A quite visual, condensed and practical version of those works can be consulted at “How can eResearch contribute to enhance Research?” (http://ictlogy.net/20090511-how-can-eresearch-contribute-to-enhance-research/).
My apologies if that looked as self-promotion (feel free to delete the comment if, after following the links, still looks so 🙂
This is somewhat like the big banks, which are meant to provide financial services, being in control of ….everything including the politicians ,,money supply via the Fed and the mainstream media.
“apparently at one university, the administration threatened to take over personal Facebook accounts of all employees”
University of Central Oklahoma, according to a post on the social journalism educator’s Facebook group. I don’t have any other details, though – not my school. Though I found it alarmingly unsurprising.
Same school has apparently also forbid use of Google Documents for ANY university-related business.
It is only puzzling because you think academic researchers are focused on the research, but once you realize that they are in the business of publishing something, anything, in the pursuit of prestige and self-promotion… then it all makes sense.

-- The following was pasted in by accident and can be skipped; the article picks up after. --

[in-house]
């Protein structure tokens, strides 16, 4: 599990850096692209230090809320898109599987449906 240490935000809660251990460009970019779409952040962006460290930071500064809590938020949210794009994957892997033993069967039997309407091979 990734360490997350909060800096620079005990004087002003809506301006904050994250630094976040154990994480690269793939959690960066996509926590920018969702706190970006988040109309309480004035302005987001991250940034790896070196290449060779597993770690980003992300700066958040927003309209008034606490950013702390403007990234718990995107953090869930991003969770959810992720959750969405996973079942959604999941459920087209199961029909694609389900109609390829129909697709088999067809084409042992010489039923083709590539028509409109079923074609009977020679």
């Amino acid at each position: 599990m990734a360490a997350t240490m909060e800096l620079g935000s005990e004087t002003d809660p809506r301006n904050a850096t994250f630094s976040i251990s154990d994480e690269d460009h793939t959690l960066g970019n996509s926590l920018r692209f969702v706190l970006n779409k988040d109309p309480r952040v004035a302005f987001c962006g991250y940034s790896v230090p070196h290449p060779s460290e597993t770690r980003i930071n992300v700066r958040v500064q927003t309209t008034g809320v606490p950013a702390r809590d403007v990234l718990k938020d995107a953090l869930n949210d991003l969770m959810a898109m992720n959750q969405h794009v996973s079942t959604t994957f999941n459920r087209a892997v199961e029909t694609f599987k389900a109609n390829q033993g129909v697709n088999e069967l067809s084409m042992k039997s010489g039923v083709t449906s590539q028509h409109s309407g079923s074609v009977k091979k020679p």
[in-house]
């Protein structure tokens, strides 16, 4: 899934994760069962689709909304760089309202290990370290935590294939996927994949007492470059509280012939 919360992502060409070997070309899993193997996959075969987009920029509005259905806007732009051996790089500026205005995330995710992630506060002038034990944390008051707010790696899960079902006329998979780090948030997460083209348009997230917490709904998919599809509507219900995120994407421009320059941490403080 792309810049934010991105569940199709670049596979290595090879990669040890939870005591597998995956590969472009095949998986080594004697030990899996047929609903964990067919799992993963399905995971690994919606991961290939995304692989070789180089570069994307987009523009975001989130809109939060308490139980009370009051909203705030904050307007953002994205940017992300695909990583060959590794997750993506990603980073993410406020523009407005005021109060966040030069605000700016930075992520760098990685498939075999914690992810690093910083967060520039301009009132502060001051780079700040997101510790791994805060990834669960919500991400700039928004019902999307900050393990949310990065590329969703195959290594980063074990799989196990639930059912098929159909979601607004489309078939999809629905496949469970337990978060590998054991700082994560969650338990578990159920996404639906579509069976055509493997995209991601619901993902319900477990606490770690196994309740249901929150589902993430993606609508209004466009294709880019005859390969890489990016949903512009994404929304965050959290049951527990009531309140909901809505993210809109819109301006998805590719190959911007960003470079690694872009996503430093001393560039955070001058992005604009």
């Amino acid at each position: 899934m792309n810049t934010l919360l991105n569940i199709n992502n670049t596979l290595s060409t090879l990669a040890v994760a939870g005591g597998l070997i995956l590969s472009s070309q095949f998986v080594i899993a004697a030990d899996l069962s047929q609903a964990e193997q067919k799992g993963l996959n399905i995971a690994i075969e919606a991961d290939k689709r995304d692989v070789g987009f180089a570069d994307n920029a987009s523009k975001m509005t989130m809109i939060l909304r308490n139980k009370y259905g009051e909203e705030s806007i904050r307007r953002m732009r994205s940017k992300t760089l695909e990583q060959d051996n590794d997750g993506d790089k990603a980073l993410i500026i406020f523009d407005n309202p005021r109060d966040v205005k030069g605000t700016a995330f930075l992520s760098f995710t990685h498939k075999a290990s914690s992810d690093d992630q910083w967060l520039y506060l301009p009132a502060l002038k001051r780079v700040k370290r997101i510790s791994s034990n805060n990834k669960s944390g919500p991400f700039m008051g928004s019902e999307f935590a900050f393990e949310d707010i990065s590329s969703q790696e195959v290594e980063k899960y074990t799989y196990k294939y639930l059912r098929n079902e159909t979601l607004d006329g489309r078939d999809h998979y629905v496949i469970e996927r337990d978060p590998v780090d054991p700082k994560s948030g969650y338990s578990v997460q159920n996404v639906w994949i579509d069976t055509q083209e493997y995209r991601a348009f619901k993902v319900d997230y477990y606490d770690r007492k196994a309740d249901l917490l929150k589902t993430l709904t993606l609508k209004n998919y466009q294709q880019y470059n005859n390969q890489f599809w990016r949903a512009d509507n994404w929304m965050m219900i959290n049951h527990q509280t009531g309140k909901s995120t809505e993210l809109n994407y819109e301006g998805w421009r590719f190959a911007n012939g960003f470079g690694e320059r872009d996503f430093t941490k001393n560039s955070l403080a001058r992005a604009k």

They don’t care about being read, if they did, more than 1% of them would have blogs. They care about prestige by association: publish where good people publish and some of their prestige rubs on you.
People who really care about scholarship have adopted Open Scholarship.
I would like to add another dimension to the vicious cycle: Most of us are funded through NSF or NIH (or other public source of funding), which is obviously taxpayers’ money. We publish in journals that are exclusively sold to University libraries and regular citizens or even the practitioners we used as subjects to produce our insights have no access to the final product. Instead, Universities pay and individuals/practitioners pay per article in case they really want to have access to it. In my mind, taxpayers are paying twice: 1) to fund the research, and 2) to get access to the research. We should have a system where we make our research insights available in plain language to our subjects, so that they can learn from it (and their peers) as well.